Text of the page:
(Bloomberg) -- The US bond-market selloff resumed Monday, driving 10-year yields to a 16-year high, as the persistently resilient economy has investors positioning for interest rates to remain elevated even after the Federal Reserve winds up its hikes. 

The selling pressure weighed on typical Treasuries as well as those that provide extra payouts to cover inflation, signaling bondholders are bracing for the risk that monetary policy will remain tight as the central bank guards against a re-acceleration in inflation. 

The yield on 10-year inflation-protected Treasuries on Monday pushed over 2% for the first time since 2009, extending its ascent from year-to-date lows near 1%. Not long after, the yield on 10-year Treasuries without that protection surpassed October’s peak, climbing nearly 10 basis points to as much as 4.35%, a level last seen in late 2007, before slightly paring the gain. 

The policy-sensitive two-year yield also briefly pushed over 5% late in the New York trading day, leaving it shy of the 2023 peaks notched early last month and in March. 

The jumps extends the major shift that has raced through the bond market over the past two weeks as the odds of a recession recede and large federal budget deficits increase the supply of Treasury debt. That’s driven investors to sharply push up rates on longer-term bonds, which had tumbled deeply below those on short-term ones due to fears the economy was poised for a contraction. 

Analysts say the recent moves have been exaggerated by light late-summer liquidity, with trading volumes on Monday subdued. 

“The move higher across the curve over the last few weeks has really been all on the real-yield side,” said Zachary Griffiths, senior fixed-income strategist at CreditSights, citing a “higher Fed policy rate or better growth expectations, with little shift in breakeven inflation expectations.”

The 10-year real — or inflation-adjusted — yield has risen sharply from around 1.5% in mid-July and just above 1% earlier this year. On Monday, the 30-year real yield rose 2 basis points to 2.11%.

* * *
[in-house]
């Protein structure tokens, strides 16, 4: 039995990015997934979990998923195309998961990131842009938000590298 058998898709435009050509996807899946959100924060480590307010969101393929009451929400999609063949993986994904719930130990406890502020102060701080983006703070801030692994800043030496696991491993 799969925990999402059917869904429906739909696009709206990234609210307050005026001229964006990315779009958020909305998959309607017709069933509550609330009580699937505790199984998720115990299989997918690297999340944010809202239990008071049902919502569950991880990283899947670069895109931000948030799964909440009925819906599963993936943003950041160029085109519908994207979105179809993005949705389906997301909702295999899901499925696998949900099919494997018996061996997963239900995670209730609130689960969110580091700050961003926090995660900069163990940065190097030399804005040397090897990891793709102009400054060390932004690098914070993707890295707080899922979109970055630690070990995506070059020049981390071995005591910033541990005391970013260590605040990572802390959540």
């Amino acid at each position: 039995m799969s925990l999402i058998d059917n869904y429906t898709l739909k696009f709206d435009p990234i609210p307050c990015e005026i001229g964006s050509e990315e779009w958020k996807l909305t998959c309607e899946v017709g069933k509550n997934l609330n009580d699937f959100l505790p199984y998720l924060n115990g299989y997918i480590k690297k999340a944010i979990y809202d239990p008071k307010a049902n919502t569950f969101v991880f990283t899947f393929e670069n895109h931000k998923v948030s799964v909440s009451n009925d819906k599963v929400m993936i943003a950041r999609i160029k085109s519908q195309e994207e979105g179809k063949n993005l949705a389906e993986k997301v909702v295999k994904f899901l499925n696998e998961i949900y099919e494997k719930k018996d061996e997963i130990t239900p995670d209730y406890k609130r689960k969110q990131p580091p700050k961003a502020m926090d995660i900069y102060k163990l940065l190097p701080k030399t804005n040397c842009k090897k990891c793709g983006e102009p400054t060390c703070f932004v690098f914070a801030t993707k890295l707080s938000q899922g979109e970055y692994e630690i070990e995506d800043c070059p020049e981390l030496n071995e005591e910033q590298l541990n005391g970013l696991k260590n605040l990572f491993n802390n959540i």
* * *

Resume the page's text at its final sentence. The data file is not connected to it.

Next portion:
The movements have fanned expectations that the US bond market is closing the door on the post-financial crisis era of ultra-low rates, anticipating that the Fed will hold interest rates elevated for longer than markets had expected. The movement has come even as swaps traders are still pricing in that the Fed is likely done with its rate hikes and will be easing policy next year.

“The continued better-than-expected economic data has made it like we are almost contemplating a new reality that we haven’t had for quite some time, where rates could potentially be quite higher for quite longer,” Griffiths said. “That’s the big thing driving real yields.”

Bond investors are bracing for upcoming auctions of 20-year bonds and 30-year TIPS, which have smaller investor bases than other Treasury products. Demand will be closely followed for any hint the current rout is nearing an end, or perhaps has further room to run.

The debt sales arrive before the Fed’s annual gathering at Jackson Hole, with the market anticipating a hawkish tone from Chair Jerome Powell when he speaks Friday.

“The technicals are with the bond bears,” said Andrew Brenner, head of international fixed income at NatAlliance Securities. But, he added, “in a slow August, illiquid holiday week, they have nothing to fear as the world expects Powell to be hawkish.”

--With assistance from Elizabeth Stanton.

(Adds 2yr yield level in fourth paragraph; updates prices throughout.)

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